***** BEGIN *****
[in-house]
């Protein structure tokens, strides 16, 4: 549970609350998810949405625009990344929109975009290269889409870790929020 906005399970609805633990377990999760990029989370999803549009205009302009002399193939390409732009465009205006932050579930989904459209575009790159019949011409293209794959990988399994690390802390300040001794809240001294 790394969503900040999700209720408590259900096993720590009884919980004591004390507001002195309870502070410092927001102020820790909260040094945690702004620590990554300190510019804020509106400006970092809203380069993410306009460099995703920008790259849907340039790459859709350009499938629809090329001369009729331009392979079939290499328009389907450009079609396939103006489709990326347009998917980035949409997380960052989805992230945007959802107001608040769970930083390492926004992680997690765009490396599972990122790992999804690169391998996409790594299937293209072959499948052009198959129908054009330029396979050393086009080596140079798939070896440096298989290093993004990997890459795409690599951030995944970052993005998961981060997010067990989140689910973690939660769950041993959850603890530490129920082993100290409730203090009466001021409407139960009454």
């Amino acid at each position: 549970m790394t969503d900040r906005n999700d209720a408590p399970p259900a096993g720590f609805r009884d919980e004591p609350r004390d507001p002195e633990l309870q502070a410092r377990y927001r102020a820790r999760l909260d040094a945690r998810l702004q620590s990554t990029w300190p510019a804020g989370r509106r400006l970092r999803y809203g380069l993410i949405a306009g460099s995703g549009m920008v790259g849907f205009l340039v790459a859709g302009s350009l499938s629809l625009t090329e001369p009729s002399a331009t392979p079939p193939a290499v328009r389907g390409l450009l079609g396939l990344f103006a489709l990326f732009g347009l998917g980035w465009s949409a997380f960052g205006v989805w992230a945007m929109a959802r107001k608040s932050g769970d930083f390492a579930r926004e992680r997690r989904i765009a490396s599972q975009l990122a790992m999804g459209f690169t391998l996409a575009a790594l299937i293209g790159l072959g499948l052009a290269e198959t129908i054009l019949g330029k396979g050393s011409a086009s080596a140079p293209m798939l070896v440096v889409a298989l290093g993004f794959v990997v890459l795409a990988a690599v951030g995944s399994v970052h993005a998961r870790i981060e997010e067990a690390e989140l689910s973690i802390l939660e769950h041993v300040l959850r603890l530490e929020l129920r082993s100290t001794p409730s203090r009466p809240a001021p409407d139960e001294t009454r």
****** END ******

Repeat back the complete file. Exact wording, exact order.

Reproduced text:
[in-house]
């Protein structure tokens, strides 16, 4: 549970609350998810949405625009990344929109975009290269889409870790929020 906005399970609805633990377990999760990029989370999803549009205009302009002399193939390409732009465009205006932050579930989904459209575009790159019949011409293209794959990988399994690390802390300040001794809240001294 790394969503900040999700209720408590259900096993720590009884919980004591004390507001002195309870502070410092927001102020820790909260040094945690702004620590990554300190510019804020509106400006970092809203380069993410306009460099995703920008790259849907340039790459859709350009499938629809090329001369009729331009392979079939290499328009389907450009079609396939103006489709990326347009998917980035949409997380960052989805992230945007959802107001608040769970930083390492926004992680997690765009490396599972990122790992999804690169391998996409790594299937293209072959499948052009198959129908054009330029396979050393086009080596140079798939070896440096298989290093993004990997890459795409690599951030995944970052993005998961981060997010067990989140689910973690939660769950041993959850603890530490129920082993100290409730203090009466001021409407139960009454």
């Amino acid at each position: 549970m790394t969503d900040r906005n999700d209720a408590p399970p259900a096993g720590f609805r009884d919980e004591p609350r004390d507001p002195e633990l309870q502070a410092r377990y927001r102020a820790r999760l909260d040094a945690r998810l702004q620590s990554t990029w300190p510019a804020g989370r509106r400006l970092r999803y809203g380069l993410i949405a306009g460099s995703g549009m920008v790259g849907f205009l340039v790459a859709g302009s350009l499938s629809l625009t090329e001369p009729s002399a331009t392979p079939p193939a290499v328009r389907g390409l450009l079609g396939l990344f103006a489709l990326f732009g347009l998917g980035w465009s949409a997380f960052g205006v989805w992230a945007m929109a959802r107001k608040s932050g769970d930083f390492a579930r926004e992680r997690r989904i765009a490396s599972q975009l990122a790992m999804g459209f690169t391998l996409a575009a790594l299937i293209g790159l072959g499948l052009a290269e198959t129908i054009l019949g330029k396979g050393s011409a086009s080596a140079p293209m798939l070896v440096v889409a298989l290093g993004f794959v990997v890459l795409a990988a690599v951030g995944s399994v970052h993005a998961r870790i981060e997010e067990a690390e989140l689910s973690i802390l939660e769950h041993v300040l959850r603890l530490e929020l129920r082993s100290t001794p409730s203090r009466p809240a001021p409407d139960e001294t009454r």